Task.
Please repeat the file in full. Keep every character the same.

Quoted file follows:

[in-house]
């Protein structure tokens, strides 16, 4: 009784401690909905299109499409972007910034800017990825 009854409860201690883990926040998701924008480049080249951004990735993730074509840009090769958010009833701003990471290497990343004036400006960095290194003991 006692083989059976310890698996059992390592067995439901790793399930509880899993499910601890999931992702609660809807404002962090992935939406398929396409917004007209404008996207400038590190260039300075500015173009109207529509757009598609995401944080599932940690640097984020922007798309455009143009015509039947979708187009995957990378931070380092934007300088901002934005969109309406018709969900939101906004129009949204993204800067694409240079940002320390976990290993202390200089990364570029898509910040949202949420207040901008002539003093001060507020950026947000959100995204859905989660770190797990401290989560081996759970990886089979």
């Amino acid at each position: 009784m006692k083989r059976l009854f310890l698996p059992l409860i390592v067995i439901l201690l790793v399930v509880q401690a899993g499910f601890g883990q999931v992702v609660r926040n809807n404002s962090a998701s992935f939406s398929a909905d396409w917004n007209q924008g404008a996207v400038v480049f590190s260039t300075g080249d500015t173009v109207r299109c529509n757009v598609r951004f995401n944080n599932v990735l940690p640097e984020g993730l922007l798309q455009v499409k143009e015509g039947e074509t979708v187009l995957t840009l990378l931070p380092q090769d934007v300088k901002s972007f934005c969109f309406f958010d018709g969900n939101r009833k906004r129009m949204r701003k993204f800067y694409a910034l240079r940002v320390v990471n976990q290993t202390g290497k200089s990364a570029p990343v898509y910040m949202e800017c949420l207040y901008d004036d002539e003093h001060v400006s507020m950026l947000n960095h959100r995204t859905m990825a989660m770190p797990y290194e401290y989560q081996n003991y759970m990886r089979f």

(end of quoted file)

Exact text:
[in-house]
């Protein structure tokens, strides 16, 4: 009784401690909905299109499409972007910034800017990825 009854409860201690883990926040998701924008480049080249951004990735993730074509840009090769958010009833701003990471290497990343004036400006960095290194003991 006692083989059976310890698996059992390592067995439901790793399930509880899993499910601890999931992702609660809807404002962090992935939406398929396409917004007209404008996207400038590190260039300075500015173009109207529509757009598609995401944080599932940690640097984020922007798309455009143009015509039947979708187009995957990378931070380092934007300088901002934005969109309406018709969900939101906004129009949204993204800067694409240079940002320390976990290993202390200089990364570029898509910040949202949420207040901008002539003093001060507020950026947000959100995204859905989660770190797990401290989560081996759970990886089979």
């Amino acid at each position: 009784m006692k083989r059976l009854f310890l698996p059992l409860i390592v067995i439901l201690l790793v399930v509880q401690a899993g499910f601890g883990q999931v992702v609660r926040n809807n404002s962090a998701s992935f939406s398929a909905d396409w917004n007209q924008g404008a996207v400038v480049f590190s260039t300075g080249d500015t173009v109207r299109c529509n757009v598609r951004f995401n944080n599932v990735l940690p640097e984020g993730l922007l798309q455009v499409k143009e015509g039947e074509t979708v187009l995957t840009l990378l931070p380092q090769d934007v300088k901002s972007f934005c969109f309406f958010d018709g969900n939101r009833k906004r129009m949204r701003k993204f800067y694409a910034l240079r940002v320390v990471n976990q290993t202390g290497k200089s990364a570029p990343v898509y910040m949202e800017c949420l207040y901008d004036d002539e003093h001060v400006s507020m950026l947000n960095h959100r995204t859905m990825a989660m770190p797990y290194e401290y989560q081996n003991y759970m990886r089979f």